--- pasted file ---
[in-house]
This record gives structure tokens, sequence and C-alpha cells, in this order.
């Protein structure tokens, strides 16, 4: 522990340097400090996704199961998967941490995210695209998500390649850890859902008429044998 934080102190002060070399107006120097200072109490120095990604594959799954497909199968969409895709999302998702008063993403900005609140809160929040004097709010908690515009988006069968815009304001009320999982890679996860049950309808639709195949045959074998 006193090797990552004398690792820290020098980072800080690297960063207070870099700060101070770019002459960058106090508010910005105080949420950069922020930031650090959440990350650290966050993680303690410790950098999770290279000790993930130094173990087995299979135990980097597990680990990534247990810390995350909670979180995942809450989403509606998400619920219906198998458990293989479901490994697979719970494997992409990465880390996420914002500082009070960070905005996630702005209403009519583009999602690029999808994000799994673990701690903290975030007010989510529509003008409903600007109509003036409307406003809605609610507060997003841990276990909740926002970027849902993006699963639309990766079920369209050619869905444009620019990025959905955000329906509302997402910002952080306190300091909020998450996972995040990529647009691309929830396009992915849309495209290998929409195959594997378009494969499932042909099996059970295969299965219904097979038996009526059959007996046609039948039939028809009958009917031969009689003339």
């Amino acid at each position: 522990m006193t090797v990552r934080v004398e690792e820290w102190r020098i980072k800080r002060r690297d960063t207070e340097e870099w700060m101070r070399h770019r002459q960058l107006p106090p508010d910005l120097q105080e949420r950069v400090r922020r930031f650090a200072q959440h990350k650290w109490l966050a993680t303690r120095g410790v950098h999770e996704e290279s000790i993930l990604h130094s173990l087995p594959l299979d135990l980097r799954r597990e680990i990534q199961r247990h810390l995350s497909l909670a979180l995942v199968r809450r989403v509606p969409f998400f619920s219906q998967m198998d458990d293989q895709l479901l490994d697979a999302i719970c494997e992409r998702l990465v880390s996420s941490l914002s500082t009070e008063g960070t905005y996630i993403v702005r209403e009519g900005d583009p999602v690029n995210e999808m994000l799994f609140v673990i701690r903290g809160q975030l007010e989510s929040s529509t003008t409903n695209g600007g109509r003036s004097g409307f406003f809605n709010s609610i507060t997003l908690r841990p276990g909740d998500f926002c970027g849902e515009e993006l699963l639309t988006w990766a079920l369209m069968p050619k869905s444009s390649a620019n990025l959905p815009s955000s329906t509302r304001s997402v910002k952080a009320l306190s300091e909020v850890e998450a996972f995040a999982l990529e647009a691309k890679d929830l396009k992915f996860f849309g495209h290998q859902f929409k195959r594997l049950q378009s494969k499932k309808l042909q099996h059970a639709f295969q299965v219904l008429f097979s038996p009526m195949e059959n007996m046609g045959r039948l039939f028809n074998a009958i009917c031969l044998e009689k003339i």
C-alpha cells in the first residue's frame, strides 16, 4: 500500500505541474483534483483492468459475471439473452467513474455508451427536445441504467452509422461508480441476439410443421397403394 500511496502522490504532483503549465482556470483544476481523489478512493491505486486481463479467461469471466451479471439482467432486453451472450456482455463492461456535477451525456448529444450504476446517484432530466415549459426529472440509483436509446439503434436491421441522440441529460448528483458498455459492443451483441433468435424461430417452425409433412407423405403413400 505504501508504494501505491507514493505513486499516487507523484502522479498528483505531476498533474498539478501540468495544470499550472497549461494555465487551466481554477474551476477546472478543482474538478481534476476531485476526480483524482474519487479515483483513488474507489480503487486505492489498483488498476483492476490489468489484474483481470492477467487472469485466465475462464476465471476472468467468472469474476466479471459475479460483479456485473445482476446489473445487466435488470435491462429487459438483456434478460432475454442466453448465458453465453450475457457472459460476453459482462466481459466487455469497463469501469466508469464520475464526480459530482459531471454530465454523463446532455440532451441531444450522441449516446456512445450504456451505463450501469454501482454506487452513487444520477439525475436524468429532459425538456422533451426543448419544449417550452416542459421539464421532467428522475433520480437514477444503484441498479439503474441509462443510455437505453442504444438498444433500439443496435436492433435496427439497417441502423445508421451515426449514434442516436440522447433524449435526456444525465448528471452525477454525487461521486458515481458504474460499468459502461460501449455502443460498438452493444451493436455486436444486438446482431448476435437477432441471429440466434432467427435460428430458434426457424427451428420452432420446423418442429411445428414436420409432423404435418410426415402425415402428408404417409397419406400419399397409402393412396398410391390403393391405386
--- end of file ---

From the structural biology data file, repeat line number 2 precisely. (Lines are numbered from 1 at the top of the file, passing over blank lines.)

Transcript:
This record gives structure tokens, sequence and C-alpha cells, in this order.